By 1523, Cortes had conquered all of what was deemed New Spain and ruled as governor in Mexico City, which was built on top of the ruins of the Aztec capital. Spain, however, feared that Cortes was gaining too much power. He was ordered to return to Spain in which he was deemed able to still rule as a general in New Spain, but had severely limited power. He continued as an explorer in which he tried to find a passage connecting the Pacific to the Atlantic. However, he ended up
discovering, and naming, California. Hernando Cortes died December 2nd 1547 on his estate in Spain as a shamed and bitter man of magnificent conquests.
The conquering of the Aztec people was made exponentially simple by a technology that Europe had had since the 4th century BC, steel. Spanish conquistadors used steel swords that were about three feet in length and sharpened on both sides. Whereas the native Aztecs used wooden swords that were edged with obsidian. This was practical for the Aztecs in their culture as they used war prisoners as human sacrifices for the Gods, therefor they wanted their weapons to wound, but not kill. Conquistador swords easily cut through the inferior Aztec ones, and when the Aztecs were able to land a blow it would merely bounce of the Spanish armor. Armor was one one aspect that failed to reach Aztec culture. The Aztec warriors would wear the skin of the jaguar in hopes that it would make them as fierce and agile as the animal. This however did not protect them against cold hard steel.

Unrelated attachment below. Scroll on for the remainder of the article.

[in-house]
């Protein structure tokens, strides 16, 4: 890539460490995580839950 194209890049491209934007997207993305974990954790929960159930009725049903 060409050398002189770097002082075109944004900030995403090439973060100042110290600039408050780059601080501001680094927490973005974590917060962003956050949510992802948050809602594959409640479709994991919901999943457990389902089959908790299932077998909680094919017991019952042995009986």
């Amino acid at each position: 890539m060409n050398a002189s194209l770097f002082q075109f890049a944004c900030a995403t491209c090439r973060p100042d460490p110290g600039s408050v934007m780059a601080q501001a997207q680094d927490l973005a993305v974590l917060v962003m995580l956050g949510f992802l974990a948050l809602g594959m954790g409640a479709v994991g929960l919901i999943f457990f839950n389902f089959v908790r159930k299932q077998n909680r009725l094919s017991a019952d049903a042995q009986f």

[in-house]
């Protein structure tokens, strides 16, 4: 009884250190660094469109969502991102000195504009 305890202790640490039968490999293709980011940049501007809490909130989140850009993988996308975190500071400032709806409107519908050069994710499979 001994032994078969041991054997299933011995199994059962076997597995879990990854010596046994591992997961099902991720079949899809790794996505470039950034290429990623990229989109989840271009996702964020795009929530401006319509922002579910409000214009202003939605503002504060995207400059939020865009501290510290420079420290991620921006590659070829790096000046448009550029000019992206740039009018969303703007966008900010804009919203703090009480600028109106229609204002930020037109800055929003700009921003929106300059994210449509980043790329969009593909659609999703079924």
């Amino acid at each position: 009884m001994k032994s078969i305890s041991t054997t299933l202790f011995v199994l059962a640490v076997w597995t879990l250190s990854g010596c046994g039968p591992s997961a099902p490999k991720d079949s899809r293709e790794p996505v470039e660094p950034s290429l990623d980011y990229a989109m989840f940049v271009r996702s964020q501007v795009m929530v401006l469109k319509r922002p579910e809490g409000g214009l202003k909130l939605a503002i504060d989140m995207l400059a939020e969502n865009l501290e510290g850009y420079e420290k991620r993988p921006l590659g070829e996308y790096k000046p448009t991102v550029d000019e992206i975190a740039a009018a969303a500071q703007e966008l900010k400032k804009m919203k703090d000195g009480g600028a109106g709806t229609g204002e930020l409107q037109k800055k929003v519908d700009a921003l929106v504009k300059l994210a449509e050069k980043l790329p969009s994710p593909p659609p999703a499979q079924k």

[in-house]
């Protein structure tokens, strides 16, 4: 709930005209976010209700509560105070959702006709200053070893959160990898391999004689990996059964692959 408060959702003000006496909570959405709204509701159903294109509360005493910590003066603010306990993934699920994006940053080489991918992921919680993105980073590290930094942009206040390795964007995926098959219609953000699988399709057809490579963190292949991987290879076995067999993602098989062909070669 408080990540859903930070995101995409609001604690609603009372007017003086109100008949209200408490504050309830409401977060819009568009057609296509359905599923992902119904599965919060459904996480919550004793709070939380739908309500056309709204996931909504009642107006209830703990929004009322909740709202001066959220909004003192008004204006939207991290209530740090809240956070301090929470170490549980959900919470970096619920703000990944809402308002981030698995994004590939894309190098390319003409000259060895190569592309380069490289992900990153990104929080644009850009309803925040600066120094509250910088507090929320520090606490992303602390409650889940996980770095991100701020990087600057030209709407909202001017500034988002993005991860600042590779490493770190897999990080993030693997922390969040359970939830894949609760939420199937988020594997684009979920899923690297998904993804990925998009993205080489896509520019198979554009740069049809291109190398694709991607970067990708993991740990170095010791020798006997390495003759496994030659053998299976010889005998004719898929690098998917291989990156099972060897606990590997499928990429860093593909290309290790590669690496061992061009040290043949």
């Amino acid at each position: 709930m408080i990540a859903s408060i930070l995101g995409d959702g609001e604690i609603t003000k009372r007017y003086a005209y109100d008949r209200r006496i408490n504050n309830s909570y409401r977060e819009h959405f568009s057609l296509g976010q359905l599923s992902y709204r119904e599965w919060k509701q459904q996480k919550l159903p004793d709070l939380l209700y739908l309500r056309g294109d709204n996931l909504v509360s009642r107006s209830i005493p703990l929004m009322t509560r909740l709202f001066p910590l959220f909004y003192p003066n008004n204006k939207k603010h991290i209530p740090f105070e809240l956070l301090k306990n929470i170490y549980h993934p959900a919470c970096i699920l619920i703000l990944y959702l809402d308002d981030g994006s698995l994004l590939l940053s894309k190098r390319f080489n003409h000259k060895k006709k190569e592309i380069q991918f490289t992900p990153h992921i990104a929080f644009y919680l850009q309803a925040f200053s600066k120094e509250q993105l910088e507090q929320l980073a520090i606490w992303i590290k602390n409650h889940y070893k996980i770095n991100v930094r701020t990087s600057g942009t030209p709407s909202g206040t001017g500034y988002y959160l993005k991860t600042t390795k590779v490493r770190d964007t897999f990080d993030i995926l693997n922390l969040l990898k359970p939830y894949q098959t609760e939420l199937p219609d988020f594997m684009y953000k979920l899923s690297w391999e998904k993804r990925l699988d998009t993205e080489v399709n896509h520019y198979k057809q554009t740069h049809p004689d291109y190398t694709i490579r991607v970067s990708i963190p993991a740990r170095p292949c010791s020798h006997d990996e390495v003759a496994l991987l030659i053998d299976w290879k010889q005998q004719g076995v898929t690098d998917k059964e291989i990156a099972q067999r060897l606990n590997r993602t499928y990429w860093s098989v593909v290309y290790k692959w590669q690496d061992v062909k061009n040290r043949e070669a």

In conclusion, the conquer of the central and south America was, to state plainly, a little embarrassing for the natives. However, Europeans had had centuries of trade to improve on their technologies, whereas the Americas were relatively cut off from each other. It is because of their prehistoric societies that the advanced and “civilized” Spanish viewed them as savages and decimated their societies. Though Cortes was an undeniably cruel man, his success in Mexico and central America was great, albeit so could credit it to pure luck that his arrive coincided with their calendar.